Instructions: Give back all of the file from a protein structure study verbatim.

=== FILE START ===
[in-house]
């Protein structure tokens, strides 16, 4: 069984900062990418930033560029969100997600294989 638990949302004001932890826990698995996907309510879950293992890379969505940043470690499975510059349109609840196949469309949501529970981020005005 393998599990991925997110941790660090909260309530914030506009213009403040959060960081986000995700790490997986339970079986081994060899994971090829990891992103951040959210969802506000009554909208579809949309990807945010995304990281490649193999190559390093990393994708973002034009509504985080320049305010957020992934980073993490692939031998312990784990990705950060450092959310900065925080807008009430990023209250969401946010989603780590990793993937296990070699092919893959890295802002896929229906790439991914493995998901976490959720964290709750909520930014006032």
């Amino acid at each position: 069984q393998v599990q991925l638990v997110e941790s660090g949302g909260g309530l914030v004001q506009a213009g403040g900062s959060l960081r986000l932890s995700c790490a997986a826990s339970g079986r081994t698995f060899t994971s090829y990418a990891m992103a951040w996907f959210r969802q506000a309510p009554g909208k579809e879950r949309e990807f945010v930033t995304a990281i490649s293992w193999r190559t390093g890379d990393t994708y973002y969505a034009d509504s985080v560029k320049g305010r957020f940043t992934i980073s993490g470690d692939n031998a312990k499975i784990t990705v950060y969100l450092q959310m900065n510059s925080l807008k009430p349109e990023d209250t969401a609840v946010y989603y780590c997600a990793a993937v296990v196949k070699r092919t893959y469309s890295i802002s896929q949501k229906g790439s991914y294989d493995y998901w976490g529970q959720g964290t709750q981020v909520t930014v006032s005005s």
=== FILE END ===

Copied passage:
[in-house]
């Protein structure tokens, strides 16, 4: 069984900062990418930033560029969100997600294989 638990949302004001932890826990698995996907309510879950293992890379969505940043470690499975510059349109609840196949469309949501529970981020005005 393998599990991925997110941790660090909260309530914030506009213009403040959060960081986000995700790490997986339970079986081994060899994971090829990891992103951040959210969802506000009554909208579809949309990807945010995304990281490649193999190559390093990393994708973002034009509504985080320049305010957020992934980073993490692939031998312990784990990705950060450092959310900065925080807008009430990023209250969401946010989603780590990793993937296990070699092919893959890295802002896929229906790439991914493995998901976490959720964290709750909520930014006032």
């Amino acid at each position: 069984q393998v599990q991925l638990v997110e941790s660090g949302g909260g309530l914030v004001q506009a213009g403040g900062s959060l960081r986000l932890s995700c790490a997986a826990s339970g079986r081994t698995f060899t994971s090829y990418a990891m992103a951040w996907f959210r969802q506000a309510p009554g909208k579809e879950r949309e990807f945010v930033t995304a990281i490649s293992w193999r190559t390093g890379d990393t994708y973002y969505a034009d509504s985080v560029k320049g305010r957020f940043t992934i980073s993490g470690d692939n031998a312990k499975i784990t990705v950060y969100l450092q959310m900065n510059s925080l807008k009430p349109e990023d209250t969401a609840v946010y989603y780590c997600a990793a993937v296990v196949k070699r092919t893959y469309s890295i802002s896929q949501k229906g790439s991914y294989d493995y998901w976490g529970q959720g964290t709750q981020v909520t930014v006032s005005s």